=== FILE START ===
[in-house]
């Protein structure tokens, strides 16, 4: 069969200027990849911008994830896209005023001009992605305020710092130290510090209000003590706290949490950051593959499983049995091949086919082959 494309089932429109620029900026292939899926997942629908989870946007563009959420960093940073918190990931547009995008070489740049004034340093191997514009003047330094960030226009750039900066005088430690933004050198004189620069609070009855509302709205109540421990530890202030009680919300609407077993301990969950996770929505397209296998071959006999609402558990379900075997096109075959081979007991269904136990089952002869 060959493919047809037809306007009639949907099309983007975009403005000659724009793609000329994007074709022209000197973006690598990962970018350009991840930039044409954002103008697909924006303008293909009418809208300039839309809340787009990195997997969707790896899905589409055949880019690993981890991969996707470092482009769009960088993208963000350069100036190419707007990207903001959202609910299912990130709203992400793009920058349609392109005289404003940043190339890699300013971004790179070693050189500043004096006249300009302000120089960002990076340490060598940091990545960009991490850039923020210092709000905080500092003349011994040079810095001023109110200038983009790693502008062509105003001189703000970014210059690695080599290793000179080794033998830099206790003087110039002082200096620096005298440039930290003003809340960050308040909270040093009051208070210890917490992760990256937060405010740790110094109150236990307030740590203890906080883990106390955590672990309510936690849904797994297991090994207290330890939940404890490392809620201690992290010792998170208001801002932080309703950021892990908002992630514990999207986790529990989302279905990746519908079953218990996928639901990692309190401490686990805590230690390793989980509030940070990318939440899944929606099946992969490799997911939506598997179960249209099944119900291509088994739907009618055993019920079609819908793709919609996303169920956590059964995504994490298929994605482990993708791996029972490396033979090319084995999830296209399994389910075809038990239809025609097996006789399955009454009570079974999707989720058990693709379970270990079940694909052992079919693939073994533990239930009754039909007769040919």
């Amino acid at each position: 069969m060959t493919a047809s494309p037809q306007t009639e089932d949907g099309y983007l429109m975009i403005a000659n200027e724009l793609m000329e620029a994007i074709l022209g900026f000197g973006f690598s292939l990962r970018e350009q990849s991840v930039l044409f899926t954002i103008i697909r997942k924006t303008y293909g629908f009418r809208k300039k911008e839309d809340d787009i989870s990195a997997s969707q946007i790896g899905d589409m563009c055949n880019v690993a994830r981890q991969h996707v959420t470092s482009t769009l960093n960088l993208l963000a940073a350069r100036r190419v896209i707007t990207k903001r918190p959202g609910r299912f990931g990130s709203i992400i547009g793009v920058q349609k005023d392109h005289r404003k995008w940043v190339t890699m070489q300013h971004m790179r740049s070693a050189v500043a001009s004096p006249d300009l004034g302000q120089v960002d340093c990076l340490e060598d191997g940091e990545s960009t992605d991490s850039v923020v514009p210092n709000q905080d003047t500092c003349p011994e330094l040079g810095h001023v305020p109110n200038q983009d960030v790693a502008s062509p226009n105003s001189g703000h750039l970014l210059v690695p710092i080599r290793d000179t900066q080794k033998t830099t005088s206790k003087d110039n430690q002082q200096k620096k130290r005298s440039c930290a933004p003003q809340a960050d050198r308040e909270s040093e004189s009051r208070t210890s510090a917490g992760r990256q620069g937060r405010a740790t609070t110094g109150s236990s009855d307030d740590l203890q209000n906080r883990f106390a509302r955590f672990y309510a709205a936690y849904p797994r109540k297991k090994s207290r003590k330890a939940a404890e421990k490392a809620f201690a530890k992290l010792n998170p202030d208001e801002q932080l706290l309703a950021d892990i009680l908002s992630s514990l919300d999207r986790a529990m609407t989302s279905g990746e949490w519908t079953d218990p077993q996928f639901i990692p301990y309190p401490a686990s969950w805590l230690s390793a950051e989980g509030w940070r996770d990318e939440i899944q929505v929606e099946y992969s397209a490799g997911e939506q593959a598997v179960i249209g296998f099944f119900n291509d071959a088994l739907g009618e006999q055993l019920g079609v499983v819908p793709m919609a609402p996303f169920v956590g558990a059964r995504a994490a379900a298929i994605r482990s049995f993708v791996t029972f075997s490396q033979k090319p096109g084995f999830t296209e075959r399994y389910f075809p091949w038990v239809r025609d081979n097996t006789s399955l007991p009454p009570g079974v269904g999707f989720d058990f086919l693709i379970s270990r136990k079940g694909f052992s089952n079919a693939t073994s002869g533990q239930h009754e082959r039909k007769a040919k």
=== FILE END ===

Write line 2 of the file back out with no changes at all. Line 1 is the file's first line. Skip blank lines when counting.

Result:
């Protein structure tokens, strides 16, 4: 069969200027990849911008994830896209005023001009992605305020710092130290510090209000003590706290949490950051593959499983049995091949086919082959 494309089932429109620029900026292939899926997942629908989870946007563009959420960093940073918190990931547009995008070489740049004034340093191997514009003047330094960030226009750039900066005088430690933004050198004189620069609070009855509302709205109540421990530890202030009680919300609407077993301990969950996770929505397209296998071959006999609402558990379900075997096109075959081979007991269904136990089952002869 060959493919047809037809306007009639949907099309983007975009403005000659724009793609000329994007074709022209000197973006690598990962970018350009991840930039044409954002103008697909924006303008293909009418809208300039839309809340787009990195997997969707790896899905589409055949880019690993981890991969996707470092482009769009960088993208963000350069100036190419707007990207903001959202609910299912990130709203992400793009920058349609392109005289404003940043190339890699300013971004790179070693050189500043004096006249300009302000120089960002990076340490060598940091990545960009991490850039923020210092709000905080500092003349011994040079810095001023109110200038983009790693502008062509105003001189703000970014210059690695080599290793000179080794033998830099206790003087110039002082200096620096005298440039930290003003809340960050308040909270040093009051208070210890917490992760990256937060405010740790110094109150236990307030740590203890906080883990106390955590672990309510936690849904797994297991090994207290330890939940404890490392809620201690992290010792998170208001801002932080309703950021892990908002992630514990999207986790529990989302279905990746519908079953218990996928639901990692309190401490686990805590230690390793989980509030940070990318939440899944929606099946992969490799997911939506598997179960249209099944119900291509088994739907009618055993019920079609819908793709919609996303169920956590059964995504994490298929994605482990993708791996029972490396033979090319084995999830296209399994389910075809038990239809025609097996006789399955009454009570079974999707989720058990693709379970270990079940694909052992079919693939073994533990239930009754039909007769040919």